Customize a Cognito Access Token with Rust

Identity and Access Management is a critical part of any application. And having a solution that provides customization can also be super important. Take for instance the ability to customize a Cognito Access token to extend functionality.

So many times developers and architects try and roll their own solution and while they do their best to meet OAuth and OIDC specifications, they just tend to fall short. Not to mention they end up with more maintenance and scaling issues than they planned. By leveraging a Serverless Identity Platform like Cognito, developers and architects gain a piece that takes care of the heavy lifting of identity and access for a user base of 1 to essentially as many as needed.

However, until very recently a gap in functionality that honestly allowed some insecure usage existed. Developers were using ID tokens as Access tokens because only those tokens could be customized within a Cognito sign-in workflow. That is no longer the case, as Access tokens can now be customized. I want to take a look at how to customize a Cognito Access Token with Rust.

AWS’ Cognito allows you to implement frictionless customer identity and access management that scales


Web API with Rust and Fargate

I’ve been spending more and more time with Rust which is perfectly in line with my end-of-year planning. So far, my collection of articles is growing and so are my Rust skills. I can’t profess to be more than a novice at this point, but when has that stopped me from crafting something meaningful around a piece of technology? I hope you find this entry helpful and insightful as I dive into building a Web API with Rust and Fargate.


Becoming a Leader in Tech

I had several conversations at re:Invent that have got me thinking since I returned. No names or details will be given about those whom I spoke with, but I have been processing the how and why of one’s career arc. How does one go from individual contributor to say Director level or even one day become a CTO? Breaking down the trajectory I’ve come away with a couple of types of leaders. In this article how to become a leader in tech.


Gratitude. A look back at re:Invent

Gratitude. That’s the simple yet powerful word that comes to mind when I look back on re:Invent 2023. This article is an expression of my gratitude to those who made not only re:Invent something more for me this year, but have jolted my career in a way I didn’t know was possible.

This year started with a blast to my system. My father, who was my best friend in life passed away after a long bout with cancer. I was there for his last month and spent time with him while he was with us. I can’t say I enjoyed the time, but we took the time together talking, sharing and trying in general to do whatever I could to make things easier for him. Growing up watching my father run his own Geology Consulting Practice gives me a unique perspective now as a father. His schedule allowed plenty of flexibility to attend my golf matches, soccer games and occasional theatre productions which left a lasting impression on me. Those 20 or so days of my life have reshaped my trajectory forever.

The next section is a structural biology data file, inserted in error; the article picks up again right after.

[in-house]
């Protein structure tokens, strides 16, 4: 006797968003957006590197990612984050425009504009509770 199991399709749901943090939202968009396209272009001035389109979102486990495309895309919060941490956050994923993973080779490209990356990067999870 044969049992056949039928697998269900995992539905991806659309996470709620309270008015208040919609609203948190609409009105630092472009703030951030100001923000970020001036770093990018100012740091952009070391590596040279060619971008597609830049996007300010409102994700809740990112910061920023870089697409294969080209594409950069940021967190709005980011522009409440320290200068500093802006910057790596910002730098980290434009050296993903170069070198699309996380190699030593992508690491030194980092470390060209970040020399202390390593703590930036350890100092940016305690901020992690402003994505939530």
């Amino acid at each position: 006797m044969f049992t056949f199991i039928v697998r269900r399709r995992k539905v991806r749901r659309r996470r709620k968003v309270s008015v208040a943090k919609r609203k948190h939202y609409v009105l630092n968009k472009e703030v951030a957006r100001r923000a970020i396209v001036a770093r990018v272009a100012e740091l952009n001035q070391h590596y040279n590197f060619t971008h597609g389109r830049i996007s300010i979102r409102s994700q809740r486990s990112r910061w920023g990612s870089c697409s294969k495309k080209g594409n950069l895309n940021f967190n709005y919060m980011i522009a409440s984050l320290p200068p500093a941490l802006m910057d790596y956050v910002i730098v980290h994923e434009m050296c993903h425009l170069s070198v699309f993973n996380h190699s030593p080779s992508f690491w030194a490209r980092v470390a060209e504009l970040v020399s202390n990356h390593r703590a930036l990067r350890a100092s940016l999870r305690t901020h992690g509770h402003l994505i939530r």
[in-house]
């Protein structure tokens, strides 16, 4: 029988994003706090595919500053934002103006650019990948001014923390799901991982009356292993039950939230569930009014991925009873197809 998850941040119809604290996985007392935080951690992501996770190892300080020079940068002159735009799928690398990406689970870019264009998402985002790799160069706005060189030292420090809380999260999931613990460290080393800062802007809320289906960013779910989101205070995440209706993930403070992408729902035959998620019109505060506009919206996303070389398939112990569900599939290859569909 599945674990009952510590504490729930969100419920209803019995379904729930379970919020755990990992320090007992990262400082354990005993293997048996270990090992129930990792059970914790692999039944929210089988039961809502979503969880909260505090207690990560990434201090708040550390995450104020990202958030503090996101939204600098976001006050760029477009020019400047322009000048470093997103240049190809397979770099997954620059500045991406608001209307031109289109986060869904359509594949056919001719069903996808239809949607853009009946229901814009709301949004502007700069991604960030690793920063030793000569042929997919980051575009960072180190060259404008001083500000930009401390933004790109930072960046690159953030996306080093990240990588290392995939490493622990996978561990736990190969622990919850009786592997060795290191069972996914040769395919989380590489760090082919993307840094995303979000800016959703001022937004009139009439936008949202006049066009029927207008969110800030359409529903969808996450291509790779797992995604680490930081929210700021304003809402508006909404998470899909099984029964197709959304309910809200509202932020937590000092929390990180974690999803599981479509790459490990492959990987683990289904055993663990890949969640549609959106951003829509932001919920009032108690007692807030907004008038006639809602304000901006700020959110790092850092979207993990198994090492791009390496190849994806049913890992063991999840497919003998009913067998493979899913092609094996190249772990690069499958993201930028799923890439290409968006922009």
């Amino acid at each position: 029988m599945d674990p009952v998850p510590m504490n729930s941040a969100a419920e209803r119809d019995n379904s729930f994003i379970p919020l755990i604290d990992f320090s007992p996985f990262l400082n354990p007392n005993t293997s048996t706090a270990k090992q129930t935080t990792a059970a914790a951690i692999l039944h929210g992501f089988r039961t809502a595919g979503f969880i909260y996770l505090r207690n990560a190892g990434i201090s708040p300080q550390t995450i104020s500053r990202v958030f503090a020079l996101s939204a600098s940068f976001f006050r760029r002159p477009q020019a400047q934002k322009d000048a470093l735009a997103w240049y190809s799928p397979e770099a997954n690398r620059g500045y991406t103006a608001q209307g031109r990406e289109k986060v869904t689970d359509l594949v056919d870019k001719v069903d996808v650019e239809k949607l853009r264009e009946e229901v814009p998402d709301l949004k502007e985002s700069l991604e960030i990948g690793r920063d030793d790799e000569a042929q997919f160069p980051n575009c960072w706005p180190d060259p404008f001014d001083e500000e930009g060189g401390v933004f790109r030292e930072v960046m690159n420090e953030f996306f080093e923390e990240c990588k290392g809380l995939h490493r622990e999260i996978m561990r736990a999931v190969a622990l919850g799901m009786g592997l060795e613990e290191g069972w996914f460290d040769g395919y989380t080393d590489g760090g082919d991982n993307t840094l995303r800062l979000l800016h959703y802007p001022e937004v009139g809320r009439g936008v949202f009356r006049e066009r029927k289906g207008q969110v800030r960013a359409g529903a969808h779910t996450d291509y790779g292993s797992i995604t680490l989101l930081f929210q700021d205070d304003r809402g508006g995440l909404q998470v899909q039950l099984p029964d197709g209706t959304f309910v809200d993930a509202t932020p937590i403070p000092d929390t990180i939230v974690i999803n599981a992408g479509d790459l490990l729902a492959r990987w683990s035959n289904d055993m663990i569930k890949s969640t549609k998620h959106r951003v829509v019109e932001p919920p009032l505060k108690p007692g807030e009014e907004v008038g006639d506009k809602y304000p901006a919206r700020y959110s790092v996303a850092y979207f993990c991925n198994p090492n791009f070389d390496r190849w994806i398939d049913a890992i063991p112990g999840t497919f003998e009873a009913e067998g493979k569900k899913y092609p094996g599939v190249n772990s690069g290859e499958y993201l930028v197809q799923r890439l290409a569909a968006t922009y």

API Gateway, Lambda, DynamoDB and Rust

It’s been a few weeks since I last wrote an article on using Rust with AWS. In the span of then and now, AWS officially released their Rust SDK for interacting with many of their services. If there was a barrier before this in my mind about using something in production that wasn’t generally available, that barrier is now gone. I also made a public commitment to building more examples in Rust in 2024 and while I’m a few weeks early, I just can’t contain my enthusiasm for learning this language that feels nothing like anything I’ve worked with before. Let’s take a look at building an API with API Gateway, Lambda, DynamoDB and Rust.


AWS re:Invent Day 4

Day 4 of AWS re:Invent 2023 has come to a close and it was just as epic as the other nights. The day itself was a little slower due to my Day 3 evening ending fairly late, but there’s still a good bit to share. If you are looking for a full recap, I’m going to do one soon to sort of close the loop on my 2023 AWS re:Invent experience.

Let’s dig into Day 4 of AWS re:Invent 2023.


AWS re:Invent Day 3

So this one is rough in the best of ways possible. It’s currently 2 AM Las Vegas time and I’ve been up since 7 AM the previous day. Back to what I said a few days ago, re:Invent is a marathon and not a sprint. At this point in the week, it feels like mile 18. I am tired but in the best of ways. The only thing I have to do is finish this race strong and to the best of my ability. Day 3 was better than day 2 and I’m excited to share with you how it went.

Let’s dig into Day 3 of AWS re:Invent 2023.


Amazon Q meets Taylor Swift

Amid everything going on, I stayed up after Day 2 of re:Invent to get my hands on the new Amazon S Q Digital Assistant. For more on the release here is the announcement. While sitting in the Adam Selipsky Keynote yesterday, a use case instantly popped into my head. The below example has no CDK or SAM but is purely a simple walkthrough of the functionality. Let me tell you about a time that Amazon Q met Taylor Swift.


AWS re:Invent Day 1

Day 1 of re:Invent has come and gone and it was an epic start to the week. I’ve often heard it said that re:Invent is a marathon and not a sprint and that’s a very true statement. If you are reading this and are at the conference, pace yourself. And if you are at home watching virtually, do the same, but perhaps more mental pacing than physical.

Let’s dig into Day 1 of AWS re:Invent 2023.